as we age, illness often accompanies our days. sometimes the illness is chronic and serious; sometimes it is acute, an ‘ordinary’ cold.
regardless, there is the accompanying sense of disconnection and isolation. our internal and external states seem to set us apart from others.
illness is also said to be an obstacle to spiritual practice. my experience of a recent cold put paid to that notion. it is true, i found my usual spiritual practice a serious challenge. it requires concentration, which eluded me while my head was full of snot, breathing was near impossible and a cough continually interrupted my attempts to focus.
i gave up.
i then noticed that i could pray. i have never really understood prayer, not from a place in my heart. suddenly, it made sense. a found myself opening my heart to others who were suffering. i found myself opening to people in war-torn parts of the world. it didn’t matter which part of the globe. sadly, there is always ample choice. i found myself opening to people living with illness and disease. here too, it didn’t matter which illness. there are always many from which to choose. i found myself opening to people who had been on the receiving end of violence. here too, it didn’t matter which form of violence or who was the perpetrator. there are, sadly, too many choices available.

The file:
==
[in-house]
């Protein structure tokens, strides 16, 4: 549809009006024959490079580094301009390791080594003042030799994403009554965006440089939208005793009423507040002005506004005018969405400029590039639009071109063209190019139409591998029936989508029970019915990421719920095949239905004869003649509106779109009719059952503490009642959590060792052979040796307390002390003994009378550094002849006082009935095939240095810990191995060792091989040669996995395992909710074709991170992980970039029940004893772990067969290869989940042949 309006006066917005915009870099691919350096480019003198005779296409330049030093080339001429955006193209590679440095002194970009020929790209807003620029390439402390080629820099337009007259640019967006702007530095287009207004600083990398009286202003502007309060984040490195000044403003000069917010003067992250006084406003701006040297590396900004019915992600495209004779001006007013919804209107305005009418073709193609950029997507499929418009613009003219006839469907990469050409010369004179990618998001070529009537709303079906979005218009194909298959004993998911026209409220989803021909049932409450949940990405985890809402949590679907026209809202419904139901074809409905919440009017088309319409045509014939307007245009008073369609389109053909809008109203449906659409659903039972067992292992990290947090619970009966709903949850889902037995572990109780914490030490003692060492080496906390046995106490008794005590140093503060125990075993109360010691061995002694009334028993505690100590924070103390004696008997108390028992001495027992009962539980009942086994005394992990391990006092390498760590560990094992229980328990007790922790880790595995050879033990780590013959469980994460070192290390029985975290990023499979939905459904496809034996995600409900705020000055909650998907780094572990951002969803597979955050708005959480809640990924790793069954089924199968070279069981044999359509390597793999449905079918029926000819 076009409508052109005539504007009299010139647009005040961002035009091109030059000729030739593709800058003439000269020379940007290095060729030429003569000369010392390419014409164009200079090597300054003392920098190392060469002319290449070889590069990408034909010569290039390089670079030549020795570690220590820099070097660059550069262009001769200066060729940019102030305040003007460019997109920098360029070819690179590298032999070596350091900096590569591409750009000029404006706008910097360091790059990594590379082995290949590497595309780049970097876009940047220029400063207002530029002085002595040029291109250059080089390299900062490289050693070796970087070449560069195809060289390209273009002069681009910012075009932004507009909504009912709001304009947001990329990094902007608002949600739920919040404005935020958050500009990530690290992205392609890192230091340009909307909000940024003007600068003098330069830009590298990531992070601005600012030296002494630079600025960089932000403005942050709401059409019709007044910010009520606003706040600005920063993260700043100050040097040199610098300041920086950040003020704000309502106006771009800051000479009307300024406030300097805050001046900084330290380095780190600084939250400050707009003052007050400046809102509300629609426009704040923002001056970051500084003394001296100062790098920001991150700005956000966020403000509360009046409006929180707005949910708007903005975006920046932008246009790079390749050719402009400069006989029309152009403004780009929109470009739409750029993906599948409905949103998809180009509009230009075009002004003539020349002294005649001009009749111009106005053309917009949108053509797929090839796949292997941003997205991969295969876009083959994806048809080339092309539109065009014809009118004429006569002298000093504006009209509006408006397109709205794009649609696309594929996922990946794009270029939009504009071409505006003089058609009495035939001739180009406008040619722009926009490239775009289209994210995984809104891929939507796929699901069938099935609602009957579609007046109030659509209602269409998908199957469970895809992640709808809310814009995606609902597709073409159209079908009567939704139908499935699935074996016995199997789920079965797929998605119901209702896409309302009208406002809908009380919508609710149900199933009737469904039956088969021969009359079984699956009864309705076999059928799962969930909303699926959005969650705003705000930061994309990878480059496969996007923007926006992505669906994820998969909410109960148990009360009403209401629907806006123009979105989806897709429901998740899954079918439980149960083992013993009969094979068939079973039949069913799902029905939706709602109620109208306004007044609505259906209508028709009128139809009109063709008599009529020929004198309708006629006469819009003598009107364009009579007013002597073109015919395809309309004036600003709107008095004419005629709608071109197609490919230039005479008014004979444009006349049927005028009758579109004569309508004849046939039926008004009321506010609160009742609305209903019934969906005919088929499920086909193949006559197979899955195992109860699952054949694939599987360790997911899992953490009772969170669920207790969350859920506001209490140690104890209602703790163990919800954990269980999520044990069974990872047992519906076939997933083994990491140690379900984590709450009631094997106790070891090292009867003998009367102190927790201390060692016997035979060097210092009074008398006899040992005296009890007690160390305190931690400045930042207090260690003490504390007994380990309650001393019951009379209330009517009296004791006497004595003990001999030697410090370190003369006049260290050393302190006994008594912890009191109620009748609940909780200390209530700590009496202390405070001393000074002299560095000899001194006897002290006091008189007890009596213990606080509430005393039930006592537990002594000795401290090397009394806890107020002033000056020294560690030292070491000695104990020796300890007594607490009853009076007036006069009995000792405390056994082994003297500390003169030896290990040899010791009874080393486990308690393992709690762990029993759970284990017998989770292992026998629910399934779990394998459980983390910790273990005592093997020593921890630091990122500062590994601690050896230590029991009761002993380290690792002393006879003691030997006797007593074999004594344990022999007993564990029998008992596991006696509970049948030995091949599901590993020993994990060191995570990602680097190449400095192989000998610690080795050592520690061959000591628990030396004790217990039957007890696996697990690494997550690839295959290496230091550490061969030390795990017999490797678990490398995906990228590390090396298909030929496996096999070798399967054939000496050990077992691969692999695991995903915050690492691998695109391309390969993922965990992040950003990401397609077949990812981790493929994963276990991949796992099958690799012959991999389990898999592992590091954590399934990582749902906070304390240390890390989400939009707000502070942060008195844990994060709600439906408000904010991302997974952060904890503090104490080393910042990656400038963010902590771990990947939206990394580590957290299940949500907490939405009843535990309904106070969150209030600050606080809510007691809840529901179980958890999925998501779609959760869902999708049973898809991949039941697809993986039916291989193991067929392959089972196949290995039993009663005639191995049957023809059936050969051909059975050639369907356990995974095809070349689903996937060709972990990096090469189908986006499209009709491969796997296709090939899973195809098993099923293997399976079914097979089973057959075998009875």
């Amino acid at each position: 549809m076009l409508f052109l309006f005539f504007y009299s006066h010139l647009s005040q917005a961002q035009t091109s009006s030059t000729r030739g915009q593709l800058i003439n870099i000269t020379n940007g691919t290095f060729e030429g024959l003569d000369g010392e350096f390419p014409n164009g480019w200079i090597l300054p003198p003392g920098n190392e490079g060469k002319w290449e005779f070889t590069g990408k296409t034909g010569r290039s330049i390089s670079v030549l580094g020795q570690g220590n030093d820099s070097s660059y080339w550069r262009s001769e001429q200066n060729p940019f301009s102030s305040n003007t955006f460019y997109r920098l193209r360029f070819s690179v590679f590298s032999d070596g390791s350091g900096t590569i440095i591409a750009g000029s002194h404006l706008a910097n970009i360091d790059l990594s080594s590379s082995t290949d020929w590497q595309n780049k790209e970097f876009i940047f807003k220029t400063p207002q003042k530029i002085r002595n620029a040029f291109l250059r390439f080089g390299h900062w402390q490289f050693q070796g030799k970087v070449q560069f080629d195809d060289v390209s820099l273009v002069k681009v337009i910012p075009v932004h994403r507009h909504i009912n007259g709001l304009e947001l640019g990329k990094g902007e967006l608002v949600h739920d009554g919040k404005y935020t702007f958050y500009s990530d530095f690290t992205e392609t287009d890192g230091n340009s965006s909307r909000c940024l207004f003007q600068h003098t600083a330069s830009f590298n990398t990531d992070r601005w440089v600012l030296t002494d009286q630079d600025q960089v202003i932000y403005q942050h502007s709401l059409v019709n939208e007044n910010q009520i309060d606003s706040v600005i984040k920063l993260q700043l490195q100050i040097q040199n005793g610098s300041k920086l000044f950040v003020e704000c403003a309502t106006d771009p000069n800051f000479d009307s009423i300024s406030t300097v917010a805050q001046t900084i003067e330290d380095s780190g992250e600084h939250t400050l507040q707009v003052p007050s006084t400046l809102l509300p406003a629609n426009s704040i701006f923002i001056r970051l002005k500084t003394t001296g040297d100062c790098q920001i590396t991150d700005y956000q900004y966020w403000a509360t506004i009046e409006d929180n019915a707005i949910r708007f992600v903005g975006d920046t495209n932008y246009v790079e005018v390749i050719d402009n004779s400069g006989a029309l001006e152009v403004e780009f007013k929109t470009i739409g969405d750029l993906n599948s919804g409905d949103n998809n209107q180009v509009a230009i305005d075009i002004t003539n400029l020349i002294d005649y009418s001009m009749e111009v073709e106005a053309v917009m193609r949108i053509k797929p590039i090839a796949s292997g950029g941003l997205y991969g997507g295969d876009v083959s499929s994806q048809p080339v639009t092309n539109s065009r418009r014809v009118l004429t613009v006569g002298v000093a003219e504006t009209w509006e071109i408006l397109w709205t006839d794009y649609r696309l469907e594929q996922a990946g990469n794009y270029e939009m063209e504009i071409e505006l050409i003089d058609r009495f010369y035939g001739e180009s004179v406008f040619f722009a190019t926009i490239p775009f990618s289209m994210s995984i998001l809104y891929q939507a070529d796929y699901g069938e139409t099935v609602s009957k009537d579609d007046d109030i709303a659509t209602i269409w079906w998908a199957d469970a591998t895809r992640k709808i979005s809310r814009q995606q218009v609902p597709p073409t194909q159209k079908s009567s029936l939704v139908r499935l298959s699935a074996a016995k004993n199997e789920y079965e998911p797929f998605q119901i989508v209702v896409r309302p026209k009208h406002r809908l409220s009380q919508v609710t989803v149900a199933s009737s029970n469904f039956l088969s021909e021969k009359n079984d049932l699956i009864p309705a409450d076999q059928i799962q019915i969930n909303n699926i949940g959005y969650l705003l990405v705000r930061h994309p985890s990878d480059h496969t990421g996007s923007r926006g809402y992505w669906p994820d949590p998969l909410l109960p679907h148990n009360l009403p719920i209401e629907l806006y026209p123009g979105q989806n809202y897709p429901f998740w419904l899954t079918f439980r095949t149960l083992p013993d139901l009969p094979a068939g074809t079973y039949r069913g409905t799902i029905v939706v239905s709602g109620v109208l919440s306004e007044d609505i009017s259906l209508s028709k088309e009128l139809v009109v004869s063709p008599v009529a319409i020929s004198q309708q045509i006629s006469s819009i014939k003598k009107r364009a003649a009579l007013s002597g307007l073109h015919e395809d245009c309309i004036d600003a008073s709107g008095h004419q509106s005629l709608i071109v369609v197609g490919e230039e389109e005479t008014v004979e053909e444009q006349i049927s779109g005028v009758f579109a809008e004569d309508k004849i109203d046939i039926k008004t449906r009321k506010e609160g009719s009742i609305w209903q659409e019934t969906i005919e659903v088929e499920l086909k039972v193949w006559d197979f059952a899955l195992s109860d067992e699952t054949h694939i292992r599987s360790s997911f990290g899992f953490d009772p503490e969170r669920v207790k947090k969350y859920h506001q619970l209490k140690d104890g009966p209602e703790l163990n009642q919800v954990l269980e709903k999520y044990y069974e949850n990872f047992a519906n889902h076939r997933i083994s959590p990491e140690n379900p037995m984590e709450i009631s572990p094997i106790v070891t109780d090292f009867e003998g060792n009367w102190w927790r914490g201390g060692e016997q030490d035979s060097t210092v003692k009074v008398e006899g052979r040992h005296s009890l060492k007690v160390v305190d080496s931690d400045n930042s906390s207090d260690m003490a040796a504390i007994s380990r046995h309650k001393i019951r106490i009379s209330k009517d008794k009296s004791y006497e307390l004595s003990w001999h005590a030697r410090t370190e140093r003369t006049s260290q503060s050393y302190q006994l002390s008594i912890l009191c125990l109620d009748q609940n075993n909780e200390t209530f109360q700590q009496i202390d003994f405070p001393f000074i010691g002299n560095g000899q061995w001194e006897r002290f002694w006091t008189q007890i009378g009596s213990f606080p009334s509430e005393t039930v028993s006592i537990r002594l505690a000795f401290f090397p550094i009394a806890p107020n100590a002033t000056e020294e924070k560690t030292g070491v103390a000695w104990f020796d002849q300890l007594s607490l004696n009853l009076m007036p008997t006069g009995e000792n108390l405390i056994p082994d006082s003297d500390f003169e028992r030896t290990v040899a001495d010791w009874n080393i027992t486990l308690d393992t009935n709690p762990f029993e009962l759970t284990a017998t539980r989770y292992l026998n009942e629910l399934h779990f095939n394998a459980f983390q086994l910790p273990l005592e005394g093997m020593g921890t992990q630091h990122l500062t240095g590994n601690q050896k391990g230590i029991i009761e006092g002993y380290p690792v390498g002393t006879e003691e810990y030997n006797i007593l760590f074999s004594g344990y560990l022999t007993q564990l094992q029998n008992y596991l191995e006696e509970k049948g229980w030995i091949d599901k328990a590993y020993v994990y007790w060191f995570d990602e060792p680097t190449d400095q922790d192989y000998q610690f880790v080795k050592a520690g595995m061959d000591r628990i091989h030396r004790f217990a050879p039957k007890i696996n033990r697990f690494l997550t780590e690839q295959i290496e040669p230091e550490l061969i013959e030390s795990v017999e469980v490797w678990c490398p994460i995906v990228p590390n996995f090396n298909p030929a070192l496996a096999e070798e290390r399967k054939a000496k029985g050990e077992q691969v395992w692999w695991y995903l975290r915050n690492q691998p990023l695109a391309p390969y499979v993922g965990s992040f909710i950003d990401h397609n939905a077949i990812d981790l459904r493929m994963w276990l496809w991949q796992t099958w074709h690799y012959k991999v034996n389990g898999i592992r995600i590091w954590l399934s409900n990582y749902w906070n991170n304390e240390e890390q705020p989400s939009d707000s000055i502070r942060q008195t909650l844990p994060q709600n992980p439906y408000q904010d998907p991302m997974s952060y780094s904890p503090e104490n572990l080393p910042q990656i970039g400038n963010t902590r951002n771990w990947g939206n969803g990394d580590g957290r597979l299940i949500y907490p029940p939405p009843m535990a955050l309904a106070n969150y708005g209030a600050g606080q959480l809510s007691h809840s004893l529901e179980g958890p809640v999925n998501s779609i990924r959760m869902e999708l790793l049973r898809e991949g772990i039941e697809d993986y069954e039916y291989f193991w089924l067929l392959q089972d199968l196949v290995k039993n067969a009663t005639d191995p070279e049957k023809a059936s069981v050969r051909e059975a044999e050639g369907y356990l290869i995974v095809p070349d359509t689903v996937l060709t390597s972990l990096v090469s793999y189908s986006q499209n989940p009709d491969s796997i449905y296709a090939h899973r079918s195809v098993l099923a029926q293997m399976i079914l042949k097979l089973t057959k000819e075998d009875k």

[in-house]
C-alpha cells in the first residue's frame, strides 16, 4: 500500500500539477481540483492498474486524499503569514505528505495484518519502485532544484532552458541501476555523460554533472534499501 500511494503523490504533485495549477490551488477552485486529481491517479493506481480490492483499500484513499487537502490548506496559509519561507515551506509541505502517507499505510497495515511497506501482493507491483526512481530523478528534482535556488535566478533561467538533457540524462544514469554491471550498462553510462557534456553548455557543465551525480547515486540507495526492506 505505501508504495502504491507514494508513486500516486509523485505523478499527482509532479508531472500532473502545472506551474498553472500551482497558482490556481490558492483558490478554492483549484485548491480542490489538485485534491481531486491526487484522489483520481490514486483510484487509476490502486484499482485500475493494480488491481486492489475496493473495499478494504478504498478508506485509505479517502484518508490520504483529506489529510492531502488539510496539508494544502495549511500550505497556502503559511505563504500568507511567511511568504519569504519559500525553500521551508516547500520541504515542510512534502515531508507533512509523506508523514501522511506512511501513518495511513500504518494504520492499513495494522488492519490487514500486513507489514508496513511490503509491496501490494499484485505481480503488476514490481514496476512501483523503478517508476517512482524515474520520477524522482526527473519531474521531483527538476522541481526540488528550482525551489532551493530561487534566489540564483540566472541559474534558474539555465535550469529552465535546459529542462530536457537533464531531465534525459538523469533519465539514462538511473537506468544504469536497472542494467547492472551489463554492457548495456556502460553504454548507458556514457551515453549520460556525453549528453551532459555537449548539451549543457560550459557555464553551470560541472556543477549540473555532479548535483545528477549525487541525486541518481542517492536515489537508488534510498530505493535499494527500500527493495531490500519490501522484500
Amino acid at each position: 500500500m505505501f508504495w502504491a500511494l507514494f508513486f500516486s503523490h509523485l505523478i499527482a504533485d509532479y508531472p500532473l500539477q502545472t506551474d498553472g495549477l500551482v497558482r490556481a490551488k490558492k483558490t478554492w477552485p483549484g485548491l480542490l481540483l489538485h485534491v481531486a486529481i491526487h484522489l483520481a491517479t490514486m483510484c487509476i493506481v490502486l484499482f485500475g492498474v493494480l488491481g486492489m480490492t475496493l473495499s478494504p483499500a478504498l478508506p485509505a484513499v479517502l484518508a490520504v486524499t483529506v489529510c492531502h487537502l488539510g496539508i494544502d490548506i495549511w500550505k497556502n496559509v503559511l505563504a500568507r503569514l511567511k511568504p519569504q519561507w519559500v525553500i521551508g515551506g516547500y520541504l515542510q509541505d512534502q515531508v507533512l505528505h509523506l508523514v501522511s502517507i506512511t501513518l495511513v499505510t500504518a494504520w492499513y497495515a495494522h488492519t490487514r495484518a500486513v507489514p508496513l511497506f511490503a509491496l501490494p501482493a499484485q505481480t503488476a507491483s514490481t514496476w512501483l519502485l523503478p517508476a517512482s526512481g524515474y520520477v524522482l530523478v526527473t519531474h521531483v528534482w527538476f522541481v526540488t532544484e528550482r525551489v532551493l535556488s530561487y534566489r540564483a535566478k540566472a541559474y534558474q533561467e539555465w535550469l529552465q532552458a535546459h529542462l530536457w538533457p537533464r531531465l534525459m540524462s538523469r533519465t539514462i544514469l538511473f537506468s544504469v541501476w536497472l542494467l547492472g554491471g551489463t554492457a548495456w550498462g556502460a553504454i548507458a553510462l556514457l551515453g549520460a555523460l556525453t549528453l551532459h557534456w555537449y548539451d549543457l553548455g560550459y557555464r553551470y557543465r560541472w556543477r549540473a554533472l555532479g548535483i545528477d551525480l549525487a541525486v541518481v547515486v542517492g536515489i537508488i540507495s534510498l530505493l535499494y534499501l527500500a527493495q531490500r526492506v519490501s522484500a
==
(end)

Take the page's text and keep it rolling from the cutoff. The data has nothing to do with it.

my heart cracked open in the midst of sneezes and coughs, remedies and nostrums, to bring me into connection with all who suffer. i was not isolated or disconnected after all. prayer brought me into contact with them all.
and what was my prayer?
it was not a request for them to be safe, whole, happy, peaceful and loved, though i certainly wished that for all. it was not a plea for revenge against those who harm, though i certainly wished for their healing. it was not a hope for disease to be eradicated, though i certainly wished for an end to the pain and suffering we experience.
no. my prayer was simply an opening in my heart...an opening to the pain and suffering and the willingness to sit with the heartbreak. the place of a heart broken open is glorious as the same moment as it is devastating. there is a deep sense of comfort along with the experience of searing distress. there is an acceptance of the fragility of life and the magnificence of each breath.
from that moment, i found peace with my ego's misery and held as much pain and glory as possible as i walked the path of healing my nasty head cold.
(i have several times, heard a story of a group of tibetan buddhist monks who took on a practice of serving the pain of the world. they simply wept for seven days.)